I’m not sure if the damage to it’s canopy was caused by the rope. It might be sun burn or frost damage. Most of the tree is sheltered by the walls of the house. I’m going to try to get up there and cut out the damaged areas before I leave in the fall.

The Itinerant Gardener

For the moment, GardenGrrrl is an itinerant. This summer I’m living with some friends in a shared house. In September I will be moving to a new city to begin a new graduate school program. Lately it’s been one move after another with little time to establish a garden. In the meantime I have still be assisting friends in getting their gardens started. I will be posting more on various gardens that I have coached clients through.

For now, here’s a picture of some Lantana in the front yard of my summer home. Mostly the garden here is a mess, but despite the neglect the Lantana is doing beautifully. Gardening snobs might not be fans of Lantana because it is so ubiquitous in this part of the country, but it’s the kind of plant that can make anyone feel like a successful gardener. It’s a great groundcover or perennial for places you don’t want to spend that much time on. Lantana does well in summer or part shade and tolerates forgetful watering. In some parts of the country it can become invasive, but I have never seen it cause a problem here in California.

Since I’m only here for another six or eight weeks I have a limited amount of time to get the garden here straightened out. Luckily my roommates have both expressed an interested in learning more gardening, so expect to see more posts in the coming weeks as I attempt to get them started.

The No-Work Way to Grow Your Own Food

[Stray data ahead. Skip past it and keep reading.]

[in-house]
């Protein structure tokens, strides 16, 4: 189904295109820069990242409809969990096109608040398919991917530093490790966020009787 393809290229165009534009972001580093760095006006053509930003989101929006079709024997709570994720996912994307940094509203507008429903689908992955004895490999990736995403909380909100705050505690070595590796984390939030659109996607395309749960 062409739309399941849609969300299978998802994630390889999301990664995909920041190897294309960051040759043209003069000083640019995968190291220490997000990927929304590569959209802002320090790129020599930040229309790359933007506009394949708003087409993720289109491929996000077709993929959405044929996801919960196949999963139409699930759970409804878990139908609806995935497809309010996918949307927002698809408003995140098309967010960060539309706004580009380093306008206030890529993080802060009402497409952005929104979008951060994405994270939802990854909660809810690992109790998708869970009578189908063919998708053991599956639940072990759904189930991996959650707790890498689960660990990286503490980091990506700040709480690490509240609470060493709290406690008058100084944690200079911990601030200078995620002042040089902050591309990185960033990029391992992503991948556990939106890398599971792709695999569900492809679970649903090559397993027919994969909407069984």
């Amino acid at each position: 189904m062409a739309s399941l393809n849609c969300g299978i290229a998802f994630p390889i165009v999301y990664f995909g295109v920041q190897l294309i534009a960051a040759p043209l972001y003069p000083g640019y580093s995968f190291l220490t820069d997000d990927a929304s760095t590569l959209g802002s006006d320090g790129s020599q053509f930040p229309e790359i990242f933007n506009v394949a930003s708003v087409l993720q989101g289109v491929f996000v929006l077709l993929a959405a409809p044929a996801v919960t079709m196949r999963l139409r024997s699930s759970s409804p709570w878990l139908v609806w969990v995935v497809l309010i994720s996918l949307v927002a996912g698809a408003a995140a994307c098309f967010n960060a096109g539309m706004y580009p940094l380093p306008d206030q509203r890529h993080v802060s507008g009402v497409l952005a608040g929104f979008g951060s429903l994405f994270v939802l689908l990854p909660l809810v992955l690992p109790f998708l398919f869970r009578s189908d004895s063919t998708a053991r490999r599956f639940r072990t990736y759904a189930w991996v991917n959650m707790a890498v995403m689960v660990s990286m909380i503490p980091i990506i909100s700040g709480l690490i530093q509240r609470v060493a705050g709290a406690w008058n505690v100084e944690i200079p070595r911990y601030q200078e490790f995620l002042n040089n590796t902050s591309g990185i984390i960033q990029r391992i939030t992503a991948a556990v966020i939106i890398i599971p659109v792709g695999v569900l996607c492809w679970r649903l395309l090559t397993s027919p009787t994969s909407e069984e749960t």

As the local food craze has gotten rolling, more companies are popping up to help people grow food in their own backyards. For many busy folks the idea of getting a vegetable garden started might seem overwhelming. Now you can pay someone else to farm your backyard for you. Your Backyard Farmer serves Portland, Milwaukie and Lake Oswego. Check out this cute video describing their services.

A similar company is now getting started in the San Francisco Bay Area. MyFarm provides vegetable gardens to residents in San Francisco and the East Bay. They were recently featured in the SF Chronicle.

While I think these companies are providing a great service for those who really aren’t interested in learning to garden for themselves, I think it’s too bad that more people can’t make the time to learn some gardening basics. I realize that there are lots of folks out there with more money than time, but growing your own food can be a great pleasure and isn’t as difficult as people make it out to be. It wasn’t that long ago that most families in this country were farm families and grew the majority of their food themselves. All it takes is slowing down and taking the time each day to observe your garden, noticing changes and taking action. I love to watch my garden grow. Taking the time to notice changes in your plants slows down your persective and tunes you in to the wider world, the weather, the cycles of the moon, and what insects are flying or crawling around your little plot of land. Having a garden is so much more than simply getting fresh organic produce, although some fresh, sweet strawberries might be the catalyst that gets your butt into gear.